While not directly tied to the Witch Trials, I still think The House of the Seven Gables is the coolest museum in Salem. A little pricey at $16 a person, you do get two house tours included plus the beautiful gardens. If the name of the home sounds familiar, you may be thinking of the famous Nathaniel Hawthorne novel of the same name. At one point the home was owned by a cousin and he did take inspiration for the novel, even though he never actually saw it with all seven gables. Bought and renovated by a Hawthorne fan in the early 1900s, the house is a mixture of original to when the family lived there and some changes have been made to help it match the book. While I am usually opposed to changing the set-up of historical homes, climbing the secret staircase from the novel overshadowed any hesitations.
The museum now also owns the Nathaniel Hawthorne birthplace, which they moved from downtown Salem. Learn about his own family ties to the Witch Trials plus his literary career. Although the house is self-guided with a docent present to answer questions, they could use slightly better signage about their artifacts. I almost missed the fact that they have Hawthorne’s original desk in the corner – it looked more like a dresser to my modern eyes. Still, I’m always charmed by a story that involved moving a house to save it. There is also a children’s area on site where kids can learn about the nautical history of Salem and seafaring in general.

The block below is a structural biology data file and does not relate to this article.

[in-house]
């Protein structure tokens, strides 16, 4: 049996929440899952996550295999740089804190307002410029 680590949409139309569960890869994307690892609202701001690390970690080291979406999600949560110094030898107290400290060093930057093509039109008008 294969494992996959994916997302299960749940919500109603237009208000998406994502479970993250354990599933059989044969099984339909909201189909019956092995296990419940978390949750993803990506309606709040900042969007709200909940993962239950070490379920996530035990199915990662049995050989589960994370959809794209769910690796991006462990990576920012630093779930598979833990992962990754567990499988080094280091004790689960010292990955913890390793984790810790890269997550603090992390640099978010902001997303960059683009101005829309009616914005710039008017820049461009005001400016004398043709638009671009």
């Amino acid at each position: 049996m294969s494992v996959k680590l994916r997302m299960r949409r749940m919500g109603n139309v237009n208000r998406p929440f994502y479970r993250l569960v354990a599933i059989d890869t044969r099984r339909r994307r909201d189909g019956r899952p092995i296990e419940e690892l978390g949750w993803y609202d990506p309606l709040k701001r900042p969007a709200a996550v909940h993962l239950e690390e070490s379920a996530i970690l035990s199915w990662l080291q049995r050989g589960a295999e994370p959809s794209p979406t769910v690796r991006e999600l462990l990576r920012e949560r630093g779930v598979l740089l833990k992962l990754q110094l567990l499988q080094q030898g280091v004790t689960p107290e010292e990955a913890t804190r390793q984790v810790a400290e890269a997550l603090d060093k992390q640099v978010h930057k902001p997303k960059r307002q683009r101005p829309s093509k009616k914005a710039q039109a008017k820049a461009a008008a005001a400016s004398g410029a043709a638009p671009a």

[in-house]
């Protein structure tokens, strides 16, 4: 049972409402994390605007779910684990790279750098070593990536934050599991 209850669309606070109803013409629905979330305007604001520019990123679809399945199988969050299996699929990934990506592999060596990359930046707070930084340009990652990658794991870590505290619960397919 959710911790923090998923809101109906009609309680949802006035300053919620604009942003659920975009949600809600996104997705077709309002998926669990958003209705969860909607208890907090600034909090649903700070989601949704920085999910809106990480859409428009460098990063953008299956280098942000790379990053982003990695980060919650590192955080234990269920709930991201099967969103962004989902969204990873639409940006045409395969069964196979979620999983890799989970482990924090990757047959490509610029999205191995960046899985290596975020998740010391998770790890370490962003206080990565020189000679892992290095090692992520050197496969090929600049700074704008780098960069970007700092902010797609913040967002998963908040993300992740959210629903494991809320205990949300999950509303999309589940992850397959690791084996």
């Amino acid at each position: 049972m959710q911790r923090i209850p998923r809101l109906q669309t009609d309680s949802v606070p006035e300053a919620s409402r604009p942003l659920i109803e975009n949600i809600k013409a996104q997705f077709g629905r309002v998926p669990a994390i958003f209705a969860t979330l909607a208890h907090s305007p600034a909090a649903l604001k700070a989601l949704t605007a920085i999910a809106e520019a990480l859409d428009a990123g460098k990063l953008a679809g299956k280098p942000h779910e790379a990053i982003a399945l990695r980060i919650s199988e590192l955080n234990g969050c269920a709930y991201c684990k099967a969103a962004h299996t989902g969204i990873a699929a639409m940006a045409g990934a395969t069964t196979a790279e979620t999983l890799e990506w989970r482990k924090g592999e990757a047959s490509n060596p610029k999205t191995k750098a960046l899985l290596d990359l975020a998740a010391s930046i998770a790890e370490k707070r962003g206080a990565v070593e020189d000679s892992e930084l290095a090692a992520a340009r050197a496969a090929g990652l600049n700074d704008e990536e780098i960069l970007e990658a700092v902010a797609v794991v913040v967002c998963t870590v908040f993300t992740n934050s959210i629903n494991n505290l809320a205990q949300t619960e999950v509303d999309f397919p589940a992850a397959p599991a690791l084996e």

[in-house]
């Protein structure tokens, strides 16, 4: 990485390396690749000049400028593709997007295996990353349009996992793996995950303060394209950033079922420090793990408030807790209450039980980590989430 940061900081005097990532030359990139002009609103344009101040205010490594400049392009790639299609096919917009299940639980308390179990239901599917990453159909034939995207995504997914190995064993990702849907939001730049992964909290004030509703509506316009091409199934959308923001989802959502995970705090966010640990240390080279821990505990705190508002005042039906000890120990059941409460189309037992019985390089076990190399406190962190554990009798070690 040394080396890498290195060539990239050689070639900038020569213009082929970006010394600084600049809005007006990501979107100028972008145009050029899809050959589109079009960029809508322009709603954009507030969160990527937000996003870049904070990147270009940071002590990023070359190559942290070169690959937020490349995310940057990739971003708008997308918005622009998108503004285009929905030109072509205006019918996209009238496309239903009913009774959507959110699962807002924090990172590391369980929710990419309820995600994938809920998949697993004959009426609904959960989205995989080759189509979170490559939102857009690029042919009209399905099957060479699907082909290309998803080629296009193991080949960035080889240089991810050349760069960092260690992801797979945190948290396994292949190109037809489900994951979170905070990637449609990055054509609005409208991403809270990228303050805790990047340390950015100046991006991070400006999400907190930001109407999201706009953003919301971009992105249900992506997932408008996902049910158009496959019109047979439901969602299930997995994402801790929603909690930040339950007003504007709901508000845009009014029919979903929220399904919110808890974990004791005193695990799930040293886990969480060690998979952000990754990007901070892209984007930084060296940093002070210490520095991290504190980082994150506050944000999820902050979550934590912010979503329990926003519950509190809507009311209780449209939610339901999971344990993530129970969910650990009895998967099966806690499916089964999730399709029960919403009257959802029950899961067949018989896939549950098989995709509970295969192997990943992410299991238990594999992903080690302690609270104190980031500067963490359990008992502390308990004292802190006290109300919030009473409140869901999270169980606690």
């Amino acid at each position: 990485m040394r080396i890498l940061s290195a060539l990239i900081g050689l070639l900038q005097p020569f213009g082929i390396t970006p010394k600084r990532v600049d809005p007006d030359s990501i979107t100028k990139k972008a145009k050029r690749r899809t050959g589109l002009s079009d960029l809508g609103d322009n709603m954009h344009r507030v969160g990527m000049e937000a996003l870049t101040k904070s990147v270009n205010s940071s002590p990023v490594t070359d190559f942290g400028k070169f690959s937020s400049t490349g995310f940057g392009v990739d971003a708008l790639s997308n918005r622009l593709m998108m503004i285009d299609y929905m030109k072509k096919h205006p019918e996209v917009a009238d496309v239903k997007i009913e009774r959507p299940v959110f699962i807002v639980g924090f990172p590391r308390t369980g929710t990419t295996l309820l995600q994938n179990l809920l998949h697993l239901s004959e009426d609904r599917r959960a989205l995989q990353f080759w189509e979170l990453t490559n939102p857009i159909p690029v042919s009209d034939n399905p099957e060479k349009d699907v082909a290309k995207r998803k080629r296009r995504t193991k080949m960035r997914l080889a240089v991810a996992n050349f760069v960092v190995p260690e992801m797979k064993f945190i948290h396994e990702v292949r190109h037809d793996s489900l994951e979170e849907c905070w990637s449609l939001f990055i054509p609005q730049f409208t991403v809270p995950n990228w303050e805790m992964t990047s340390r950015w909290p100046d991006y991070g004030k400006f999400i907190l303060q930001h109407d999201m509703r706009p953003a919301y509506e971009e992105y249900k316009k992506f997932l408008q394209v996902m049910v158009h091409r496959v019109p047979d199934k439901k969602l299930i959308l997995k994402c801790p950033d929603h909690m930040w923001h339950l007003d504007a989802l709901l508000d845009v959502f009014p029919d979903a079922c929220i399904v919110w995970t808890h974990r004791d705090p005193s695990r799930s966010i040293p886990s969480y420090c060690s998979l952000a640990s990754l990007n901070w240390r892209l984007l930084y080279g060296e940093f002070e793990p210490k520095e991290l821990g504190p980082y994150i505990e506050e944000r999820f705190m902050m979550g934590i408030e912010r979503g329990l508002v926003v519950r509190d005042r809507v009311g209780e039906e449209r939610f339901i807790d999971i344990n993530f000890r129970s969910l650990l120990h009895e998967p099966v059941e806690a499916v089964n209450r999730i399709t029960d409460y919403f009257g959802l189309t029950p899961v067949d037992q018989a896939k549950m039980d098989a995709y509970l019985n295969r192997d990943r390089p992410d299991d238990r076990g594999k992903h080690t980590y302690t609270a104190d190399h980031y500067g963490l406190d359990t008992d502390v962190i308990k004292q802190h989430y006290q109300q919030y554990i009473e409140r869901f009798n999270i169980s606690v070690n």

I’ll be honest and say that I cannot resist a place that is listed as ‘America’s oldest’ anything. So when we walked out of the parking lot of the House of the Seven Gables and saw Ye Olde Pepper Candy Companie which, ingenuously, plasters ‘America’s Oldest Candy Company’ on its sign, I had to walk in. Pair that with a charming saleswoman handing out free samples and I want to now send everyone here. Have a few free samples of their oldest candies, Gibraltors and Black Jacks. Or go for a more modern option have some fudge. (Normally I find fudge off-putting because it makes my teeth hurt, but no teeth were harmed in my sampling of their peanut butter fudge offering.
Recommended to us by the staff at the Seven Gables, and in walking distance of the museum and the aforementioned candy store, Mercy’s is a funky, little spot that made me feel like a local. (Even though everyone kept asking where we were visiting from…) Dedicated to community and sustainability, Mercy’s is one of those places where I felt good about spending money. They have a menu that I would describe as typical fare with a twist. Make sure to get one of their special dipping sauces for their freshly made French fries.
While I am skeptical of many of the witch themed attractions in town, I do feel like you should stop and pay homage to those who died due the accusations. A large square memorial with inscriptions of each of the 19 victims, this is something of a quick stop, but a good reminder. (The website lists the stones with inscription as ‘benches’. I’m not sure that I would sit on one, but apparently you can.